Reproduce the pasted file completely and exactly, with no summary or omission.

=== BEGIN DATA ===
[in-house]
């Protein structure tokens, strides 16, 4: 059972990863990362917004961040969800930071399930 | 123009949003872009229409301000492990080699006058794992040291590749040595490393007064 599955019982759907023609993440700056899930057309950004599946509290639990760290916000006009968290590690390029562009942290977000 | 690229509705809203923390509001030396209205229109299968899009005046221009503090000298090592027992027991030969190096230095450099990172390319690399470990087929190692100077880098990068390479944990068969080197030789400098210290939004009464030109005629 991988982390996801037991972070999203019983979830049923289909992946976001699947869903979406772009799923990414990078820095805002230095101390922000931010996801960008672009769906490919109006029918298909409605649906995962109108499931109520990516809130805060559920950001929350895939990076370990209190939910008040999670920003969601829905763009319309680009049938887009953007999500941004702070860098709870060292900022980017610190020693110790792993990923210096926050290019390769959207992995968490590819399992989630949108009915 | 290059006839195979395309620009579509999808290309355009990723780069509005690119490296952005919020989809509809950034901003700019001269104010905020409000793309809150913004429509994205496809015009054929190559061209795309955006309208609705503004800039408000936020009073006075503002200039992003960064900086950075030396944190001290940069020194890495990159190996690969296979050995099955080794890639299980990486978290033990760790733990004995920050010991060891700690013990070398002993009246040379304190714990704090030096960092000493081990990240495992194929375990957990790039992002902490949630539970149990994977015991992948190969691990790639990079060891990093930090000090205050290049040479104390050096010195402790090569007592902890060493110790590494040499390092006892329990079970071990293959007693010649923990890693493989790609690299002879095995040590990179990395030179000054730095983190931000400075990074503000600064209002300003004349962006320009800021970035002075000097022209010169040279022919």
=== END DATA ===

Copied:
[in-house]
């Protein structure tokens, strides 16, 4: 059972990863990362917004961040969800930071399930 | 123009949003872009229409301000492990080699006058794992040291590749040595490393007064 599955019982759907023609993440700056899930057309950004599946509290639990760290916000006009968290590690390029562009942290977000 | 690229509705809203923390509001030396209205229109299968899009005046221009503090000298090592027992027991030969190096230095450099990172390319690399470990087929190692100077880098990068390479944990068969080197030789400098210290939004009464030109005629 991988982390996801037991972070999203019983979830049923289909992946976001699947869903979406772009799923990414990078820095805002230095101390922000931010996801960008672009769906490919109006029918298909409605649906995962109108499931109520990516809130805060559920950001929350895939990076370990209190939910008040999670920003969601829905763009319309680009049938887009953007999500941004702070860098709870060292900022980017610190020693110790792993990923210096926050290019390769959207992995968490590819399992989630949108009915 | 290059006839195979395309620009579509999808290309355009990723780069509005690119490296952005919020989809509809950034901003700019001269104010905020409000793309809150913004429509994205496809015009054929190559061209795309955006309208609705503004800039408000936020009073006075503002200039992003960064900086950075030396944190001290940069020194890495990159190996690969296979050995099955080794890639299980990486978290033990760790733990004995920050010991060891700690013990070398002993009246040379304190714990704090030096960092000493081990990240495992194929375990957990790039992002902490949630539970149990994977015991992948190969691990790639990079060891990093930090000090205050290049040479104390050096010195402790090569007592902890060493110790590494040499390092006892329990079970071990293959007693010649923990890693493989790609690299002879095995040590990179990395030179000054730095983190931000400075990074503000600064209002300003004349962006320009800021970035002075000097022209010169040279022919």